Vanja Malloy (ed.): Intersecting Colors: Josef Albers and His Contemporaries (2015)

28 February 2016, dusan

“Josef Albers (1888–1976) was an artist, teacher, and seminal thinker on the perception of color. A member of the Bauhaus who fled to the U.S. in 1933, his ideas about how the mind understands color influenced generations of students, inspired countless artists, and anticipated the findings of neuroscience in the latter half of the twentieth century.

With contributions from the disciplines of art history, the intellectual and cultural significance of Gestalt psychology, and neuroscience, Intersecting Colors offers a timely reappraisal of the immense impact of Albers’s thinking, writing, teaching, and art on generations of students. It shows the formative influence on his work of non-scientific approaches to color (notably the work of Johann Wolfgang von Goethe) and the emergence of Gestalt psychology in the first decades of the twentieth century. The work also shows how much of Albers’s approach to color—dismissed in its day by a scientific approach to the study and taxonomy of color driven chiefly by industrial and commercial interests—ultimately anticipated what neuroscience now reveals about how we perceive this most fundamental element of our visual experience.”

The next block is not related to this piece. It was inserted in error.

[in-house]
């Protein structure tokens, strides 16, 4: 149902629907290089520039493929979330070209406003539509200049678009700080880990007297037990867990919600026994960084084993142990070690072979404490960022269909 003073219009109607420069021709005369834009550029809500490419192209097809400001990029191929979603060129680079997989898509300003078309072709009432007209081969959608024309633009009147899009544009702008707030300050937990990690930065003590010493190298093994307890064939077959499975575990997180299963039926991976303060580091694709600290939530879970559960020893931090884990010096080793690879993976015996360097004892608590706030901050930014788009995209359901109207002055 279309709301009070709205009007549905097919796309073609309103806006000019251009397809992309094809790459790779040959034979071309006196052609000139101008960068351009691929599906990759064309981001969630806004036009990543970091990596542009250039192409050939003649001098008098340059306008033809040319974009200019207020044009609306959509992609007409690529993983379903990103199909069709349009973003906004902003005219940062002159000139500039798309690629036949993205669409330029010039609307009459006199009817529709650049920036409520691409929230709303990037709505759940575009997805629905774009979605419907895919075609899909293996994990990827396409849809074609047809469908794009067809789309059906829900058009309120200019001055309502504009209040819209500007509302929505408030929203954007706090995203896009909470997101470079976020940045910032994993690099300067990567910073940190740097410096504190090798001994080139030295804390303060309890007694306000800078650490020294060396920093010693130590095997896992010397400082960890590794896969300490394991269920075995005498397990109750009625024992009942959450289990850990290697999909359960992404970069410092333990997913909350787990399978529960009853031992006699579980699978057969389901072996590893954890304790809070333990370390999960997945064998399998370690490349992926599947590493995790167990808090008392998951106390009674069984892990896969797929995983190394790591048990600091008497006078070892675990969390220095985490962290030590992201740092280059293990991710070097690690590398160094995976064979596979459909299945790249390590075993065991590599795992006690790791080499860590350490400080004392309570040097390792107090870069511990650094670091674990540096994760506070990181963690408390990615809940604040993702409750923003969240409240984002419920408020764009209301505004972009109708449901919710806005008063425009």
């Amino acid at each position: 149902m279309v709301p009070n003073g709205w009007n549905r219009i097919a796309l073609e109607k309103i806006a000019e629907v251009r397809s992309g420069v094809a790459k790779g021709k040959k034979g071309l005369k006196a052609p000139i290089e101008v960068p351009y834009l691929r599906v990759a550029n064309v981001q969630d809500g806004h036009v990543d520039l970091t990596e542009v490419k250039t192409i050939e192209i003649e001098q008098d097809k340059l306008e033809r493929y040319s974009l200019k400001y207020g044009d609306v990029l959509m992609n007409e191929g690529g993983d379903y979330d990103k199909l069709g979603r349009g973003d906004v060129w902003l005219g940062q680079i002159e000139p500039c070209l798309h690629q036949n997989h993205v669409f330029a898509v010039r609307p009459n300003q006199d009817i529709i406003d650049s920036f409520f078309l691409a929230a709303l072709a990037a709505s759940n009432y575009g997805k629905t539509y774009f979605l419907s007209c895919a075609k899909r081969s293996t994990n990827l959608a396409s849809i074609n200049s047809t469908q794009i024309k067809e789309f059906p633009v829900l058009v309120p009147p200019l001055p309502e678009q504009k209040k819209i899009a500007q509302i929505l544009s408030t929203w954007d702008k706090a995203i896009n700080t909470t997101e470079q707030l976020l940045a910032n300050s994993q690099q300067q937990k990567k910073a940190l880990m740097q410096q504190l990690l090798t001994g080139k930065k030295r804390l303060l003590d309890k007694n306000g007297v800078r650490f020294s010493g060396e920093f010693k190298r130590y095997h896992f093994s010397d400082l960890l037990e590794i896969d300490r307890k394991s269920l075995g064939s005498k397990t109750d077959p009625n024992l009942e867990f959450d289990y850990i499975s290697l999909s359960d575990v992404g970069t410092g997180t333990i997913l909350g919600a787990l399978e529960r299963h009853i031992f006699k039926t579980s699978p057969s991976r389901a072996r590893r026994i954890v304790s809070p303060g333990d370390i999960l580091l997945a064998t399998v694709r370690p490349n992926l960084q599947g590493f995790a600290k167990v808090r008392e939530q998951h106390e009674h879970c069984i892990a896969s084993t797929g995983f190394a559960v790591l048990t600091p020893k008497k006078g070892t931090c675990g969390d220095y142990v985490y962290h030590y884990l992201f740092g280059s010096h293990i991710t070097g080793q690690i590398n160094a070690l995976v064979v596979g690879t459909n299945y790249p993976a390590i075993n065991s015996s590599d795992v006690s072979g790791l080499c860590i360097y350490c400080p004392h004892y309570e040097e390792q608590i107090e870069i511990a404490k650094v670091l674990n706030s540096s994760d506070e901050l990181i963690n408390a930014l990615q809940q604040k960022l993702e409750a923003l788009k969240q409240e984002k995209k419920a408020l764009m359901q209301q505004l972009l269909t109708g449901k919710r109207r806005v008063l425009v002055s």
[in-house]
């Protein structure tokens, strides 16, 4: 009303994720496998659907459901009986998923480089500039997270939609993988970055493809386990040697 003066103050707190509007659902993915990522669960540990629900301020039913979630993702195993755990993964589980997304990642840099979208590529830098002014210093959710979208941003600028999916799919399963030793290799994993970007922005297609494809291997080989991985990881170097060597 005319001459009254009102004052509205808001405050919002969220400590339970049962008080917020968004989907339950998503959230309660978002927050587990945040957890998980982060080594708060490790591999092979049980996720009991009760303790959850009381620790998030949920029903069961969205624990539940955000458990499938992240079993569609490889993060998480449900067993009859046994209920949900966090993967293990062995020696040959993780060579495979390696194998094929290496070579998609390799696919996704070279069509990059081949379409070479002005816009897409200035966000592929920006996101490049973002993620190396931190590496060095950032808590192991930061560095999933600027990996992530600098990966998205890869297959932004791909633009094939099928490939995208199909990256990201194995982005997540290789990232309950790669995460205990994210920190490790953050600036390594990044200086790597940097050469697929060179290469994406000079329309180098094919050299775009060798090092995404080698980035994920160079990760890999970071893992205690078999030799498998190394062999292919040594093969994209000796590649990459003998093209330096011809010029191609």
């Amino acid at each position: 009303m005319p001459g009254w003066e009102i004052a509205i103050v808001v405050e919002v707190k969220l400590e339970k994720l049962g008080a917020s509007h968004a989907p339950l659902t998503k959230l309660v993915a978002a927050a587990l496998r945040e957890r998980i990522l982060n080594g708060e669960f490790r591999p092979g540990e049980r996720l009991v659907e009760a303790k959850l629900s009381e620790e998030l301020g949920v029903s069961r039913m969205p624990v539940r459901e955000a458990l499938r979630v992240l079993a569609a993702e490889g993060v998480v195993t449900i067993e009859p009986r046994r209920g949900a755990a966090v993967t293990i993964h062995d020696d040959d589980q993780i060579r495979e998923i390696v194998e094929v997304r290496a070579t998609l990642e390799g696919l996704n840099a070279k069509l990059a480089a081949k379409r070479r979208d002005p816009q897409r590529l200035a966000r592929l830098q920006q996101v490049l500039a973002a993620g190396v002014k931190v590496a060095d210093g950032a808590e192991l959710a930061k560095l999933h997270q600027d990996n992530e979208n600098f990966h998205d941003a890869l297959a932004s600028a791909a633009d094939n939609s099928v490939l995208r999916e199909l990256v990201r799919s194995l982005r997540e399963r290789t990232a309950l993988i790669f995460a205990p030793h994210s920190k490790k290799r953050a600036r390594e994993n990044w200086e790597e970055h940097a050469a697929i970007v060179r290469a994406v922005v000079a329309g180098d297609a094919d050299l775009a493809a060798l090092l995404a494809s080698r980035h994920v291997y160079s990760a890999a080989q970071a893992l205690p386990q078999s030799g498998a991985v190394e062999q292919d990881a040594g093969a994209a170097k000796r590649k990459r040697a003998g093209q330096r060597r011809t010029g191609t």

With contributions from Brenda Danilowitz, Sarah Lowengard, Karen Koehler, Jeffrey Saletnik, and Susan R. Barry.

Publisher Amherst College Press, Amherst, MA, Sep 2015
Creative Commons 4.0 CC-BY-NC-ND License
ISBN 781943208012 (Ebook), 9781943208005 (Print)
vi+99 pages


Internet Archive

One Response to “Vanja Malloy (ed.): Intersecting Colors: Josef Albers and His Contemporaries (2015)”

  1. Glen Etzkorn on June 13, 2016 1:40 am

    Some corrections are in order. Albers color knowledge was actually effected by one of his students in particular, (student teacher)

    Hal’s thesis was titled “Optical Illusion and Vibrational Theory” 1952 Yale.

    about 3/4ths of the the graphic modules in the original ‘Color Interaction’ booklet 1952 was the direct work of Hal Rogoff.

    Poor habit of Albers was to refrain from acknowledging the contribution to the development of the Modern Color Theory.

Trackback URI | Comments RSS

Leave a Reply

Name (required)

Email (required)


Speak your mind